Scrutiny of talc-based cosmetics and personal care products such as eye shadow and Johnson & Johnson's (NYSE:JNJ) baby powder has been on the rise in light of cases of cancer associated with their long-term use. On Tuesday, the Food and Drug Administration held its first public meeting in decades on the subject of asbestos testing, and the agency's recommendations weren't what manufacturers of those talc-based products wanted to hear.
Consumers hoping the FDA will step in to guarantee the safety of the products they apply to their skin should know the agency doesn't have a lot of control when it comes to cosmetics. One thing the agency can do, though, is promulgate a set of best practices -- recommendations about what companies like Johnson & Johnson should do in the interest of public safety.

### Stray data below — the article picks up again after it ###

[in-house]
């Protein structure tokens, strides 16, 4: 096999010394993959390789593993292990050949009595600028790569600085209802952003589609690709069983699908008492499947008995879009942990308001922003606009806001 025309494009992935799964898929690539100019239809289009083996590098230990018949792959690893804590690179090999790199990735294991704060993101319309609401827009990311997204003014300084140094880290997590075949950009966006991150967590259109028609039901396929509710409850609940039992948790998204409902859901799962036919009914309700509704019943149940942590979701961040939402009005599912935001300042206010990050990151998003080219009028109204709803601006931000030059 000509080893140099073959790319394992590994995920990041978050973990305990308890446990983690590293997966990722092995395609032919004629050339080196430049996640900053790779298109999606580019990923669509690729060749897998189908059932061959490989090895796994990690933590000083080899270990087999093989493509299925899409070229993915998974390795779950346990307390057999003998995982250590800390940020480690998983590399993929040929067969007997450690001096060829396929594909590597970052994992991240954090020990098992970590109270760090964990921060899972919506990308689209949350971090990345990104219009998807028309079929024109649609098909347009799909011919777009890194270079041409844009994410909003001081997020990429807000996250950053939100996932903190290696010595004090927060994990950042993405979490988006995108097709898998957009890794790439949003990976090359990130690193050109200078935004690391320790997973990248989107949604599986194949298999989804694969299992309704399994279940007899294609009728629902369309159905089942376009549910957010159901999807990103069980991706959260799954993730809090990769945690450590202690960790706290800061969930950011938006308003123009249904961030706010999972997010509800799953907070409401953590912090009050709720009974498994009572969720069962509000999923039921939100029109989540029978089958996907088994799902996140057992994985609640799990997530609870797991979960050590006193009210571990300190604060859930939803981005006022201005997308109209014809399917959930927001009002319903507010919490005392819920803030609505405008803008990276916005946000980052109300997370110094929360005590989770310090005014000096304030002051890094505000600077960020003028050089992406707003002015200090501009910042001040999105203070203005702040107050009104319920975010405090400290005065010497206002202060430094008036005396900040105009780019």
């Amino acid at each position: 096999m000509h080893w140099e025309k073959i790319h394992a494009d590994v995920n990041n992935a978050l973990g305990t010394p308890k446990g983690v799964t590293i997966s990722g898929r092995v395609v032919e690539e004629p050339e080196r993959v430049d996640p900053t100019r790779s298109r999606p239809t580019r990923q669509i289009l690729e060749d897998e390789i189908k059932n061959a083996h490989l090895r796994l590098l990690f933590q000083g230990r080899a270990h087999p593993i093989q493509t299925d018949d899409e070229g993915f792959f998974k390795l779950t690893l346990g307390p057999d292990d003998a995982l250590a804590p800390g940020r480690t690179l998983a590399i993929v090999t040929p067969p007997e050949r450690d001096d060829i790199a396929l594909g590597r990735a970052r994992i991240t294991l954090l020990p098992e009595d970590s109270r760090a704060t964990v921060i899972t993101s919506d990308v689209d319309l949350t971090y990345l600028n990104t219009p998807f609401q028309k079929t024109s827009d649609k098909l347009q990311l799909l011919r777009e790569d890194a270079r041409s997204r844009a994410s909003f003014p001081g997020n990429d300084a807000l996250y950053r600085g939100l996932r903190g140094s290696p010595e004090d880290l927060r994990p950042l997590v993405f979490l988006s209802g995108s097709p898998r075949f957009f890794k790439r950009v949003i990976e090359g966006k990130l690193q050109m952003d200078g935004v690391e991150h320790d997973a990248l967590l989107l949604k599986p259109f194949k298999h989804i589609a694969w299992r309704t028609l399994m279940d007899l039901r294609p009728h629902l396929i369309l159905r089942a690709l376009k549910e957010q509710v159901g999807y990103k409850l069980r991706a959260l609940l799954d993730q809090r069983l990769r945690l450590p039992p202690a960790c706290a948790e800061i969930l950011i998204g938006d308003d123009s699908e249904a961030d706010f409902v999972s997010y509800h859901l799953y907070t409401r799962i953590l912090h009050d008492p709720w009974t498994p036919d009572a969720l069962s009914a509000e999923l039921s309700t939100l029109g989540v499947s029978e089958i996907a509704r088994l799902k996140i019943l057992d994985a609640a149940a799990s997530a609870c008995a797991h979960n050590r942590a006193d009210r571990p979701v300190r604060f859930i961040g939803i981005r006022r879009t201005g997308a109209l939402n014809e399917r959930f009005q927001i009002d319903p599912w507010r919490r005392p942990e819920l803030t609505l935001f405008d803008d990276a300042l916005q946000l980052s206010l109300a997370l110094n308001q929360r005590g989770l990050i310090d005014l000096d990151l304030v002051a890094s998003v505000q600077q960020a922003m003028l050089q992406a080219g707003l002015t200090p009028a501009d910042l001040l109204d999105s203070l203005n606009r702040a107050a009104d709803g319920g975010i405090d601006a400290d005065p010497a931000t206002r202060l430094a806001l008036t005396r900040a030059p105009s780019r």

Elongate mineral particles
One of the big takeaways from the FDA's recommendations was the agency's insistence on a new standard for talc testing that includes all elongate mineral particles (EMPs) that are at least three times as long as they are wide. More data would be helpful, but it appears that an elongated silicate crystal doesn't need to meet all the criteria that define asbestos for exposure to it to increase a person's risk of developing cancer.
Before the government adds to the list of potential carcinogens that cosmetics manufacturers should screen for, it needs to set a standard threshold for acceptable EMP concentration. At the moment, some laboratories don't flag anything with asbestos concentrations of less than 1% even though it's extremely unusual to find contamination at concentrations of 0.1% or higher.